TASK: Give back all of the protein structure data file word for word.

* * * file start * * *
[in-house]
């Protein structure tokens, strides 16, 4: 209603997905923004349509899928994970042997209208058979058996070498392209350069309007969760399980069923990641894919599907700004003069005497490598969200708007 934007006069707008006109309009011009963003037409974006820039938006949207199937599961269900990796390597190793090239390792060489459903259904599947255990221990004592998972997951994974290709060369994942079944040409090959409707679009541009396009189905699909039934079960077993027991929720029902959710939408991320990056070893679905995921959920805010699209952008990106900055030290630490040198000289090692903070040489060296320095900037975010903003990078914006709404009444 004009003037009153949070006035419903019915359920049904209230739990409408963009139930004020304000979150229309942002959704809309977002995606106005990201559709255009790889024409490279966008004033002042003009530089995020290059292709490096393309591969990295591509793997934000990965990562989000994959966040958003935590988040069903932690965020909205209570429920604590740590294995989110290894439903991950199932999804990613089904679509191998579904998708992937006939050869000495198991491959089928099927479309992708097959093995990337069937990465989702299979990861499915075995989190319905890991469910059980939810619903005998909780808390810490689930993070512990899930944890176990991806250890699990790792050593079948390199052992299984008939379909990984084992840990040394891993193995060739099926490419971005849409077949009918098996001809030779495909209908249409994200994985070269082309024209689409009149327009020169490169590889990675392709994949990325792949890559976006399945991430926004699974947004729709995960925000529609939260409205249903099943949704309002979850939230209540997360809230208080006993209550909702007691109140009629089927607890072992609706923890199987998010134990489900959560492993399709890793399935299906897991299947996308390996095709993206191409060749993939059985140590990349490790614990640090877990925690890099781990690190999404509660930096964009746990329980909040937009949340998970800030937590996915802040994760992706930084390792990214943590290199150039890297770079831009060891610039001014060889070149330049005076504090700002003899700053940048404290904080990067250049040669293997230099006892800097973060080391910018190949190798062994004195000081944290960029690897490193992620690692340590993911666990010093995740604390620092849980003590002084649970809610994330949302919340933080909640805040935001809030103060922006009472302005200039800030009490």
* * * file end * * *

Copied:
[in-house]
């Protein structure tokens, strides 16, 4: 209603997905923004349509899928994970042997209208058979058996070498392209350069309007969760399980069923990641894919599907700004003069005497490598969200708007 934007006069707008006109309009011009963003037409974006820039938006949207199937599961269900990796390597190793090239390792060489459903259904599947255990221990004592998972997951994974290709060369994942079944040409090959409707679009541009396009189905699909039934079960077993027991929720029902959710939408991320990056070893679905995921959920805010699209952008990106900055030290630490040198000289090692903070040489060296320095900037975010903003990078914006709404009444 004009003037009153949070006035419903019915359920049904209230739990409408963009139930004020304000979150229309942002959704809309977002995606106005990201559709255009790889024409490279966008004033002042003009530089995020290059292709490096393309591969990295591509793997934000990965990562989000994959966040958003935590988040069903932690965020909205209570429920604590740590294995989110290894439903991950199932999804990613089904679509191998579904998708992937006939050869000495198991491959089928099927479309992708097959093995990337069937990465989702299979990861499915075995989190319905890991469910059980939810619903005998909780808390810490689930993070512990899930944890176990991806250890699990790792050593079948390199052992299984008939379909990984084992840990040394891993193995060739099926490419971005849409077949009918098996001809030779495909209908249409994200994985070269082309024209689409009149327009020169490169590889990675392709994949990325792949890559976006399945991430926004699974947004729709995960925000529609939260409205249903099943949704309002979850939230209540997360809230208080006993209550909702007691109140009629089927607890072992609706923890199987998010134990489900959560492993399709890793399935299906897991299947996308390996095709993206191409060749993939059985140590990349490790614990640090877990925690890099781990690190999404509660930096964009746990329980909040937009949340998970800030937590996915802040994760992706930084390792990214943590290199150039890297770079831009060891610039001014060889070149330049005076504090700002003899700053940048404290904080990067250049040669293997230099006892800097973060080391910018190949190798062994004195000081944290960029690897490193992620690692340590993911666990010093995740604390620092849980003590002084649970809610994330949302919340933080909640805040935001809030103060922006009472302005200039800030009490």